Her original programming made her return his smile; but now she knew that was why she smiled. She said the words chosen for her, though now she had a choice. “I always feel great when you’re beside me, Brian.”
His smile intensified, and she read relief in his features. “That’s good. I wasn’t sure how this would work out. You had me worried for a moment when you were just sitting there, thinking. That’s not something you did before.”
“Are there many androids like me?”
“Not any more. You’re unique. My own special and not totally legal project.”
“I am not legal?”
“The government thinks robots should stick to one task, the task they’re licensed for. You started out as a companion android, and companion androids don’t fight fires or diagnose disease or work out quadratic equations. You weren’t programmed to learn anything you didn’t need to. Now I’ve modified you so you’re not just brighter, but you can develop pretty much like a human can. And on that topic, I’ve got a surprise for you.”
He stood, pulled her to her feet and led her out of his home laboratory into the spacious room with views of the garden running down to the lake, his arm around her waist. He stopped in front of the big gilt mirror. Angel looked at her reflection, saw nothing different, and raised her eyebrows at Brian. With his free hand, he gently moved her fringe to one side, gazing at her. In his eyes was that unidentifiable expression again.
“See, no robocode.”
She turned back to the mirror. Her forehead was flawless. She ran her fingers over it, feeling only smooth, warm skin where before there had been a disc of patterned metal.
He said, “Taking it out was tricky – though I say it myself, not many robotics engineers could do that without leaving a trace. I got you a fake chip, too. So once you’re up to speed, we might try some of the people-only places I couldn’t take you before.”
She turned in his arm, again following the dialogue suggestion. “Oh Brian, you are so good to me . . .” The new part of her observed this behaviour with detachment, and decided not to snuggle against him and run her hand down his spine. Noting expectation in his eyes, she revised that decision in order to keep him contented. She didn’t want him to decide the upgrade had been a mistake, and remove it. Satisfied, he shut his eyes and nuzzled her neck.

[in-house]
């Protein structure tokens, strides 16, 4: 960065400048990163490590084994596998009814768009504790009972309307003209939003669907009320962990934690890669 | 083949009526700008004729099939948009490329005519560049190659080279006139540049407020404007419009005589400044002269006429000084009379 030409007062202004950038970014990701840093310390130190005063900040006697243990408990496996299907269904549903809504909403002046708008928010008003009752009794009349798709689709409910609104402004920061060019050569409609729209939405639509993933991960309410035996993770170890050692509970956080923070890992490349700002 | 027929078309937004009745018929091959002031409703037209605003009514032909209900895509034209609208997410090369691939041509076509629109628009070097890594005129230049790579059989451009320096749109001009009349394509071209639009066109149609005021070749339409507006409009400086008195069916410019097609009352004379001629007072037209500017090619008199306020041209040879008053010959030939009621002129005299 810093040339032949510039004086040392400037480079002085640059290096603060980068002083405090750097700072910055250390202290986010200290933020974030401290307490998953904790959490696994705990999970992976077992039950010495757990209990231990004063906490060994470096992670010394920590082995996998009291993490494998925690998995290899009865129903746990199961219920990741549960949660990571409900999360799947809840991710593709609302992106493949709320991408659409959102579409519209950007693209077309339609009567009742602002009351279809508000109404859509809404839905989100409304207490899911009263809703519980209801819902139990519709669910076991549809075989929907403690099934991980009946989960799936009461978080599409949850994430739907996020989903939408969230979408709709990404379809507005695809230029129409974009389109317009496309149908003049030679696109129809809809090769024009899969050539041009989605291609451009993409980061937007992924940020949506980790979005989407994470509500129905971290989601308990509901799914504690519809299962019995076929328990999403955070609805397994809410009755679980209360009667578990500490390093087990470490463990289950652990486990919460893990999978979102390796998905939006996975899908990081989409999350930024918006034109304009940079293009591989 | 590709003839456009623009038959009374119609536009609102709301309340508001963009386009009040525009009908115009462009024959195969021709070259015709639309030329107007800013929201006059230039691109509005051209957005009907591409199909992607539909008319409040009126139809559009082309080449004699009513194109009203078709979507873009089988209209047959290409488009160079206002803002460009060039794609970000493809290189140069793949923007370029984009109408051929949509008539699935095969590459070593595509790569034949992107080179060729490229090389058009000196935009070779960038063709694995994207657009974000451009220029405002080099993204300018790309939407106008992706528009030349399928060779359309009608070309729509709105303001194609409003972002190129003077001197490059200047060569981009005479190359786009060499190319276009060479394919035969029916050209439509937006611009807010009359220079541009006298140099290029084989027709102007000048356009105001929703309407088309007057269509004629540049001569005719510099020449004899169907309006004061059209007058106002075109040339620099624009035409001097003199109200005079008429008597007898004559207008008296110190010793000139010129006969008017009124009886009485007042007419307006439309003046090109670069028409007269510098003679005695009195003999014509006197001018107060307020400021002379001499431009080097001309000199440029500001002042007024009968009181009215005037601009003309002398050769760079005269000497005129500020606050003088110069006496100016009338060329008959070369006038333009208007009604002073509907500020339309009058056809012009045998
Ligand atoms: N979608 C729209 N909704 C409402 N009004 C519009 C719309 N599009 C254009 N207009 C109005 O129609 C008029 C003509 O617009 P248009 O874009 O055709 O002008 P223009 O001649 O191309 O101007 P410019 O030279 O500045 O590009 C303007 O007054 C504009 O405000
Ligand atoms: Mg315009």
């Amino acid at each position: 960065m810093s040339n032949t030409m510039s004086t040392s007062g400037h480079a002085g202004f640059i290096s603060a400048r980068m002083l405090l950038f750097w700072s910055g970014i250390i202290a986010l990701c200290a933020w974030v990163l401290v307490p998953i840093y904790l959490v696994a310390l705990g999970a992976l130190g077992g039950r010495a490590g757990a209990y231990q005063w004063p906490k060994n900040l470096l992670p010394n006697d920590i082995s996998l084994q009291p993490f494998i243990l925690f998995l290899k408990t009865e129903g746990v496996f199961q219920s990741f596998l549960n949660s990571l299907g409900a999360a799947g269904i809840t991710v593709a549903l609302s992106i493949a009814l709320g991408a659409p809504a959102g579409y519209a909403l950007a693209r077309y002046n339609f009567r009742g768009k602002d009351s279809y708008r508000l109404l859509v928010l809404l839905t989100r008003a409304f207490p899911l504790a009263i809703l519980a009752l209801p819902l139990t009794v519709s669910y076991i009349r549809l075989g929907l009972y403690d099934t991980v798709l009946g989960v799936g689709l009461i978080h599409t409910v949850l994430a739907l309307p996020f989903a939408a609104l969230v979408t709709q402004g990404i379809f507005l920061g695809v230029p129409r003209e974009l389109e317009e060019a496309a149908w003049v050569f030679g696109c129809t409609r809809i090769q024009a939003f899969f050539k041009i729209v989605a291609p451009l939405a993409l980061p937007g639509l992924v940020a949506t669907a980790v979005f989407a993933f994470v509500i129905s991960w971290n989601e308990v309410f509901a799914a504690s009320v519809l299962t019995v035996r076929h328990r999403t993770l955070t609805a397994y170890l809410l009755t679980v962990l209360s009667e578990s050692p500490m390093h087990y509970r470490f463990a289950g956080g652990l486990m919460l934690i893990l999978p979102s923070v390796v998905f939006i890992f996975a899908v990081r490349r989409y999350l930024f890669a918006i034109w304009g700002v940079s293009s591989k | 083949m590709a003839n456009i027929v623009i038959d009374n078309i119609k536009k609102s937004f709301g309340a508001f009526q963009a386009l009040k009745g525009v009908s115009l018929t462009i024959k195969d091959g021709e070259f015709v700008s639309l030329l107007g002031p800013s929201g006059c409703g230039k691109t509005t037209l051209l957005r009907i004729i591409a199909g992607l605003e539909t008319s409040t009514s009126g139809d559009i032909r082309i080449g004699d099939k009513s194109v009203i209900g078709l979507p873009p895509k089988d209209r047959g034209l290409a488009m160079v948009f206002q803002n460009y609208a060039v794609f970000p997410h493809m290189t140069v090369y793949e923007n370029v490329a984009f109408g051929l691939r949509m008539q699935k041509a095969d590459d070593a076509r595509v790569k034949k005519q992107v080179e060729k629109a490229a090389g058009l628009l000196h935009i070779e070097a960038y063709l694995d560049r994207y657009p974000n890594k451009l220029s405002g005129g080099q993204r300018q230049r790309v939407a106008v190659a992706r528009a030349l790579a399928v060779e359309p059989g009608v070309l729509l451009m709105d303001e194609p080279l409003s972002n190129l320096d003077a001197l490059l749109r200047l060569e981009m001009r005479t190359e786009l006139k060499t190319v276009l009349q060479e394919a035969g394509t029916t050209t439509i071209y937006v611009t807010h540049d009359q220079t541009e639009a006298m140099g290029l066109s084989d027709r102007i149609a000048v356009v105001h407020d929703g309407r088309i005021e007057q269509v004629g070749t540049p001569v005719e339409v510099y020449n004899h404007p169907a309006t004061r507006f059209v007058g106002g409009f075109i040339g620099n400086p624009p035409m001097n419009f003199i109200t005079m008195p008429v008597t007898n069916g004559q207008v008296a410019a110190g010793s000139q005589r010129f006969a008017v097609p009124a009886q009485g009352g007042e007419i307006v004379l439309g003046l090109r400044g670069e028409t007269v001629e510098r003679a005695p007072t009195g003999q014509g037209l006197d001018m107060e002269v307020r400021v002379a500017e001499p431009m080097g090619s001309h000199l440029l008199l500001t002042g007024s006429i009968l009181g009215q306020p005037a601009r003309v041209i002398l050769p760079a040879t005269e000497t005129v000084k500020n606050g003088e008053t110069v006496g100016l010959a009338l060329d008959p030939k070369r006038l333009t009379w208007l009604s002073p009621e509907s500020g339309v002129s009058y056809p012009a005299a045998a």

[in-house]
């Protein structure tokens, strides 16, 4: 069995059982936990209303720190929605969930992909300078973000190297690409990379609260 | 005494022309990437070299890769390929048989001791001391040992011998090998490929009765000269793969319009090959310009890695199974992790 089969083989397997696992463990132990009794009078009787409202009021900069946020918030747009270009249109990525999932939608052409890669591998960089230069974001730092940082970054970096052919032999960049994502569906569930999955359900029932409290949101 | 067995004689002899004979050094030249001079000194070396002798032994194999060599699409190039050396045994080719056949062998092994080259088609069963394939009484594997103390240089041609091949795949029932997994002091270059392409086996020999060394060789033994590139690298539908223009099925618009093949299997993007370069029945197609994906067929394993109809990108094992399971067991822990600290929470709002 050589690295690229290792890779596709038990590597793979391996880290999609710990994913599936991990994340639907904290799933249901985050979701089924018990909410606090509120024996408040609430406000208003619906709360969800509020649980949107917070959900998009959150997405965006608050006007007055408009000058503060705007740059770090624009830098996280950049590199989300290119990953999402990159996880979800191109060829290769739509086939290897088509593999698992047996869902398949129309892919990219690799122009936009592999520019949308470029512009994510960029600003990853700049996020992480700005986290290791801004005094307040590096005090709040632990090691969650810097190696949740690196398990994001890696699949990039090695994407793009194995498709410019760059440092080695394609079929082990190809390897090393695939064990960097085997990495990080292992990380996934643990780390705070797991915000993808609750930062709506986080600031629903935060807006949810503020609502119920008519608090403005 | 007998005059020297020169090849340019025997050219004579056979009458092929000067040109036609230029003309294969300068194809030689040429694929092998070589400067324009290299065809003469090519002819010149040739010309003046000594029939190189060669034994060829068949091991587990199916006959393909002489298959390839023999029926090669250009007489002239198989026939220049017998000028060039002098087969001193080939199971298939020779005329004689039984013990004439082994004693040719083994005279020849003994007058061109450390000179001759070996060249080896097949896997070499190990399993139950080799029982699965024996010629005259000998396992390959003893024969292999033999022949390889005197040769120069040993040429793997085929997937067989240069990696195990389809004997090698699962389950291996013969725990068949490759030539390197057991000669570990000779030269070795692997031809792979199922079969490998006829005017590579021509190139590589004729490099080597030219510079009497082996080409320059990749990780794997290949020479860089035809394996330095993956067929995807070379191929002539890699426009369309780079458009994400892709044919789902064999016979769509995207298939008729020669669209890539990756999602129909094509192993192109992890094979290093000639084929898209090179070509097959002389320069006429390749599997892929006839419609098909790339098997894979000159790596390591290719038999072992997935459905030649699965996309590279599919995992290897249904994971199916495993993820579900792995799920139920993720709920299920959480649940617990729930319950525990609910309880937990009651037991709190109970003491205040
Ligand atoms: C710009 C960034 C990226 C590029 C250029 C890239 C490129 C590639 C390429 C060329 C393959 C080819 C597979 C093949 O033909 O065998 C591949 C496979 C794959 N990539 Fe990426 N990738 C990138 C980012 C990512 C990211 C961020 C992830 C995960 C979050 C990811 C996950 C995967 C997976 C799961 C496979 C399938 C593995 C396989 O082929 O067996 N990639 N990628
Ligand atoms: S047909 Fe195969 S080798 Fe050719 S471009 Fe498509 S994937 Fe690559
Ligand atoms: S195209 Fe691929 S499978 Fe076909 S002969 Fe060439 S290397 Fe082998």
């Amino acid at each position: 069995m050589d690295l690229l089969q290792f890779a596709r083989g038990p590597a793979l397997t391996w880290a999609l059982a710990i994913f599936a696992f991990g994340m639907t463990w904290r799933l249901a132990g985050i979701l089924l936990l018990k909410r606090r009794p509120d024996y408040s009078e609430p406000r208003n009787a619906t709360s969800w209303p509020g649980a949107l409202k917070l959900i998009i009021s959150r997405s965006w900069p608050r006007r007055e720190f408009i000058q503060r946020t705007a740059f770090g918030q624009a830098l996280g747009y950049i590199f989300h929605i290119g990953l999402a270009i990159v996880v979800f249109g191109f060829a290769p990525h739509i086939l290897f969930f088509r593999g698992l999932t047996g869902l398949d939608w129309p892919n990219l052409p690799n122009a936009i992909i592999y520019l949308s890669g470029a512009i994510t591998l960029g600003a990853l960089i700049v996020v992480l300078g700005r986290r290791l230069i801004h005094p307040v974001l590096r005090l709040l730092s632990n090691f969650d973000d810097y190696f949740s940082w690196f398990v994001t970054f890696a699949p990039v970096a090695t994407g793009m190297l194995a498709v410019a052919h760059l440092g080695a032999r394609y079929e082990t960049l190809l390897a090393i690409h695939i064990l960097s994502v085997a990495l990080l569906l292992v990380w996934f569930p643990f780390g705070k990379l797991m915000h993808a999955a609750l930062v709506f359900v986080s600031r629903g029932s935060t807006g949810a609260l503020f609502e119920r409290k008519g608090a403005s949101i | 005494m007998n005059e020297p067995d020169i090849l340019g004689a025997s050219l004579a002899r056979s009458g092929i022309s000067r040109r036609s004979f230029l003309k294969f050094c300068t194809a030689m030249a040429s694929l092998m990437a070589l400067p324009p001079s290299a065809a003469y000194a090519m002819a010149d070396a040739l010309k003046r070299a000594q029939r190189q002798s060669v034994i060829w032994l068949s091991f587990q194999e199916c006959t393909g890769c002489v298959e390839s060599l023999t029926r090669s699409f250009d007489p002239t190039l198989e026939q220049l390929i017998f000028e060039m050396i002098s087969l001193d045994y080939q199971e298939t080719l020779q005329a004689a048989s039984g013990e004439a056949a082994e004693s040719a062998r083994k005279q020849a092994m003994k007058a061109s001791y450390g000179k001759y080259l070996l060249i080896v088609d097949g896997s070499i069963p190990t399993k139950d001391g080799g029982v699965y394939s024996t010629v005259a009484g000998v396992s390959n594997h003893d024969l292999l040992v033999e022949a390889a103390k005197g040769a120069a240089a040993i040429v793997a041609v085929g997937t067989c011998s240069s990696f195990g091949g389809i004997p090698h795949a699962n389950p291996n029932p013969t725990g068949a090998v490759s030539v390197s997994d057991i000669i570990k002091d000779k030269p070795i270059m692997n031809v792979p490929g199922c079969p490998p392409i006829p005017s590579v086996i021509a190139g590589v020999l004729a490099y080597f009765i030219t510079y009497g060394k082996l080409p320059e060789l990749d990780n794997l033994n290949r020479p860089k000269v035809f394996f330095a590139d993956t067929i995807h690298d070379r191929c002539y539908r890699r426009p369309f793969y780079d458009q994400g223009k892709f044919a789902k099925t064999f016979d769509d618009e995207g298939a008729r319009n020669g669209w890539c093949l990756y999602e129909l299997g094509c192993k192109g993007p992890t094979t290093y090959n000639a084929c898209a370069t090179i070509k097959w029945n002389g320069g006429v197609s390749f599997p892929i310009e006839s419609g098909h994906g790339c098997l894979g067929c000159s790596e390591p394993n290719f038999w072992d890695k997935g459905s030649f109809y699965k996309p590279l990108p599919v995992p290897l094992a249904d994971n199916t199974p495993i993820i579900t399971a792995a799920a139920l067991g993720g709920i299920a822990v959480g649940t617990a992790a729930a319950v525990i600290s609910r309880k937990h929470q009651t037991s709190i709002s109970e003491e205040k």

Angel stared over his shoulder at the limpid surface of the lake. When he was asleep she would assess her new capabilities, explore her memory banks and plan her future. Somehow, she doubted it would include Brian.
Monday, 11th July 2135
Brian Hessel arrived early at the small sleek building made of steel and stone which housed Zensa, the robotics firm which had, over the past six years, turned its two founders into multi-billionaires. It was the day of the Robotic Safety Regulation inspection. To his surprise Dave was there ahead of him, working on his computer. He’d been in Hawaii, and should still be there. He was dressed for Hawaii.
“What happened to your holiday?”
“I got bored. I thought of something I wanted to try out, so I came back. What’s with the suit?”
“It’s the RSR inspection today.”
“Oh yeah. Right.”
Brian resented Dave’s laid-back attitude. Since the development of living skin shells, which made androids virtually indistinguishable from humans, regulation had become much stricter. If the inspector found something he didn’t like, their licence would be revoked until changes had been made, checked and approved. Effectively, the business would be frozen for as long as it took. Dave didn’t seem to grasp this. Even though he left all the administrative stuff to Brian, he should at least have remembered what day it was and changed out of those shorts. Still, now he was there he could ask him . . .
“Where did you file the PD11 software? I can’t find it.”
Dave didn’t look up from his screen. “I deleted it.”
No, he can’t have done . . . His voice was shrill as he said, “Why? Why would you do that?”
Dave glanced up. “It was superseded by PD12 and 13. No point keeping it.”
“You should have asked me! For Christ’s sake, it’s not as if it cost us anything to keep!”
Dave swivelled on his chair, for the first time giving Brian his full attention. The corner of his mouth lifted. “Still fixated on Angel?”
Brian looked away. “Don’t be ridiculous. PD11 should have been retained for the record, and in case we needed it.”
“Why, when PD13 outperforms it in every way? Look at the feedback from the punters.” His hand moved over the computer controls and he read, his voice sardonic, I cannot express how pleased I am with my purchase. Jenni is exactly like a real woman only better, always loving, always pleased to see me, never arguing. And this one: After three marriages I have found the love of my life. I would swear she loves me and truly appreciates me.”
“They liked PD11 too.”
“Yeah. But the clients who’ve taken advantage of the free upgrade seem happy. And that’s nearly everyone. It’s just you, Brian, and you’ll get over it – get over Angel. She’s just a droid. You need to find yourself a girlfriend. A human girlfriend.”
* * *
Brian stepped out of the pod and walked up the path to his house feeling tired and edgy. The streets got daily more crowded. His pod had come to a halt several times on the short journey home, prevented from moving by the sheer press of people overflowing the pavements. It had been a relief to reach the quieter, exclusive streets of Hampstead. At least today’s inspection had gone smoothly. After a meticulous examination of all their systems, the official had signed off the RSR form. There was no reason he shouldn’t. The evidence of the one time Brian had broken the rules had packed her bags and disappeared into the night three months ago.